Venezuela Goes Digital–It Won’t Fix the Problem

Venezuelan President Nicolas Maduro recently announced that the country will be moving toward a “fully digital” economy. The South American nation has struggled in recent years with rampant shortages of staple goods, civil unrest, and hyperinflation. According to the opposition-controlled National Assembly, consumer prices rose more than 65 percent in November, placing the interannual inflation rate up over 4,000 percent. (The Maduro regime stopped publishing official data.)

The Venezuelan Bolivar has lost 99 percent of its value in three years and bank notes are practically useless. Buying even small staples in cash requires individuals to carry obscene amounts of bank notes. In ways reminiscent of historical cases of hyperinflation, Venezuelans have found alternative uses for their paper currency–from toilet paper (because there’s a shortage) to making purses. As a result, many people have turned to alternative currencies. According to Maduro, nearly 20 percent of all commercial transactions in Venezuela take place in U.S. dollars. Some 77 percent of transactions occur with Bolivars via debit cards. Just 3 percent of transactions take place with bank notes.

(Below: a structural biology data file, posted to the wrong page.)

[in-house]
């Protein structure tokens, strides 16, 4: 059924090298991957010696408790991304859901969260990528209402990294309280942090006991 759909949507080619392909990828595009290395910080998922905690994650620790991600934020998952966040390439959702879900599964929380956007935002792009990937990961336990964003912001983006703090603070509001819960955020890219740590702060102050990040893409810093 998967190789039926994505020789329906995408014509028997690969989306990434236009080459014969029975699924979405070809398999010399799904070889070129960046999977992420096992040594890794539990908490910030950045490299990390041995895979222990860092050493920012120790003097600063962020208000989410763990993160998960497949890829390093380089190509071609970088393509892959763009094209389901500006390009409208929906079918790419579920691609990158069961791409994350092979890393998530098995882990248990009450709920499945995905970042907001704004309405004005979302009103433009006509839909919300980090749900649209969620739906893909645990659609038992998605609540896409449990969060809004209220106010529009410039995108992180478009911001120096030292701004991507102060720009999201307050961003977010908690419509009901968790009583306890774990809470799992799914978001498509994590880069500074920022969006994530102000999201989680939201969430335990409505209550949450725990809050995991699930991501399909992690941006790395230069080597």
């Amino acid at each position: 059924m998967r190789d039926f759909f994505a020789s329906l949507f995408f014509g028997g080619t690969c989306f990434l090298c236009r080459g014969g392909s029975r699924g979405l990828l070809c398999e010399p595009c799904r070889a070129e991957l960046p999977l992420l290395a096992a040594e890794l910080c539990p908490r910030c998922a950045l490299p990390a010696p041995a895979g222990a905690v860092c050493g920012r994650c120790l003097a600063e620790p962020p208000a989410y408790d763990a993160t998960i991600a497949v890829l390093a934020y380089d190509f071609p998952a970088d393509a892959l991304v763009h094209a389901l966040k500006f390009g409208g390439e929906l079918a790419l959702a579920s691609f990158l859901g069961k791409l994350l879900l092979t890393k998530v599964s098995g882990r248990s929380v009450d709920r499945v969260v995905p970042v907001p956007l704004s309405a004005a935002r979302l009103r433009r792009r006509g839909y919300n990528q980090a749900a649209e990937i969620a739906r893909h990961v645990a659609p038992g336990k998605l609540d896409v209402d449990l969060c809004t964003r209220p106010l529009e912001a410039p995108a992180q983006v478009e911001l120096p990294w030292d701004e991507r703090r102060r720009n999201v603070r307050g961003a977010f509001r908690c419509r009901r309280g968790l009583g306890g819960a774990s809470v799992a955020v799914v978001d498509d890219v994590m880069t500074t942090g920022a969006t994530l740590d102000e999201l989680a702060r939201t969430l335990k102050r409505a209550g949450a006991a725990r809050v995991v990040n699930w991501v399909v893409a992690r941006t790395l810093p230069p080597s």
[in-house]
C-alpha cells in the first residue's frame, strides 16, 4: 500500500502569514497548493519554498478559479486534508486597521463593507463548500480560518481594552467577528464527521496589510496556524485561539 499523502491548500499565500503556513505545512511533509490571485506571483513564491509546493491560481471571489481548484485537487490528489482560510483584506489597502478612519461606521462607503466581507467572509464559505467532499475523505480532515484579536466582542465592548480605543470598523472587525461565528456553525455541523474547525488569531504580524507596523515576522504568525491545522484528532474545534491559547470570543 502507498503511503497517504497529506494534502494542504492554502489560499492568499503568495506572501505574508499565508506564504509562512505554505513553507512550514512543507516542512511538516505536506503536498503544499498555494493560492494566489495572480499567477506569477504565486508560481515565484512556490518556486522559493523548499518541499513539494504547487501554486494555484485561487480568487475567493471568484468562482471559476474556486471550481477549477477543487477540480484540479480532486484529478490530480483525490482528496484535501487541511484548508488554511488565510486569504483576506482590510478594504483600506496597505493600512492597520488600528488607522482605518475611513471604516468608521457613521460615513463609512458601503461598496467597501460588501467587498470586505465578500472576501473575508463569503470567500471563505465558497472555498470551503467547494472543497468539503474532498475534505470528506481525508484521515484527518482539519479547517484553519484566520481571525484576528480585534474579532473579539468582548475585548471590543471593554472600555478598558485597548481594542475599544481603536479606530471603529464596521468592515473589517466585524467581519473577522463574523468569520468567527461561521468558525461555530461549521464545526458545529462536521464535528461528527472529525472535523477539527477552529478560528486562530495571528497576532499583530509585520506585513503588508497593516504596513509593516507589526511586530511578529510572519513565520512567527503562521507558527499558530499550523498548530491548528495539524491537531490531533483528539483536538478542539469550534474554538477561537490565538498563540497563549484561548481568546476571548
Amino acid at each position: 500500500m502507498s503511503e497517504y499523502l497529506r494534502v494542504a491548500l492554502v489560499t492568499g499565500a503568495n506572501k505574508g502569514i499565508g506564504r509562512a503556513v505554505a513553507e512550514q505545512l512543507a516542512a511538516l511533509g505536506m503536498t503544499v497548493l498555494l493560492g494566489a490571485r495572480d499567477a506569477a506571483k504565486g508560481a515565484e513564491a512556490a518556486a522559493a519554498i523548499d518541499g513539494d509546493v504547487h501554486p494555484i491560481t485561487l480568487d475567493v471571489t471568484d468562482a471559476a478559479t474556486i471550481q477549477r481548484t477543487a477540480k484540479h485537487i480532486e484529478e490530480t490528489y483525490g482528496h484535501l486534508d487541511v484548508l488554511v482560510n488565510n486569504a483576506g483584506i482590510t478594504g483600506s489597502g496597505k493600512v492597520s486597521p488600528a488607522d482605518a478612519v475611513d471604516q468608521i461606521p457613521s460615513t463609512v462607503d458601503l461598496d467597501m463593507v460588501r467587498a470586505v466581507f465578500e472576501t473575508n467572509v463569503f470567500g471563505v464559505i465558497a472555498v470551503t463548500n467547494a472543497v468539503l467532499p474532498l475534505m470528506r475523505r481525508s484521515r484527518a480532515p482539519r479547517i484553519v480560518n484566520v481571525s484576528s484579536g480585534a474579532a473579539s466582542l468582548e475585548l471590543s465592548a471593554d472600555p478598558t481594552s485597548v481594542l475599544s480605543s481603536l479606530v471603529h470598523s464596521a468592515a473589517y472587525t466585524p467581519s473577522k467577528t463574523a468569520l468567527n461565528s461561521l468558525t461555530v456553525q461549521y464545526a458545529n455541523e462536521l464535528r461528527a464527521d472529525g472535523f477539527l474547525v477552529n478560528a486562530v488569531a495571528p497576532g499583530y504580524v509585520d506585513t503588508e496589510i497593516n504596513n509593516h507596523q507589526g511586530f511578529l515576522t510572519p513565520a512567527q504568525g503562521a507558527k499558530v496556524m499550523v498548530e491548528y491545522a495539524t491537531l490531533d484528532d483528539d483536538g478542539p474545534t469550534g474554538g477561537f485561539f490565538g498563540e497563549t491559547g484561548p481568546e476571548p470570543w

Maduro places blame for the country’s problems on the United States. “They [the U.S. government] have a war against our physical currency. We are moving this year to a more profound digital economy, in expansion. I’ve set the goal of an economy that’s 100 percent digital.”

While Maduro is correct that the U.S. government isn’t particularly fond of his administration, Venezuela’s problems are the direct result of his own economic policies and those of his predecessor, Hugo Chavez. As Nobel laureate Milton Friedman famously said, “Inflation is always and everywhere a monetary phenomenon.” The Venezuelan government has printed money hand over fist, thus causing their inflation.

The problems created by Venezuela’s currency problems are further exacerbated by a cornucopia of other patently backward economic policies. From frequent minimum wage increases to price ceilings on all sorts of staple goods, it’s no wonder that many Venezuelans have chosen to leave by whatever means they can.

Abigail R. Hall is a Research Fellow at the Independent Institute and an Associate Professor of Economics at Sykes College of Business at the University of Tampa.
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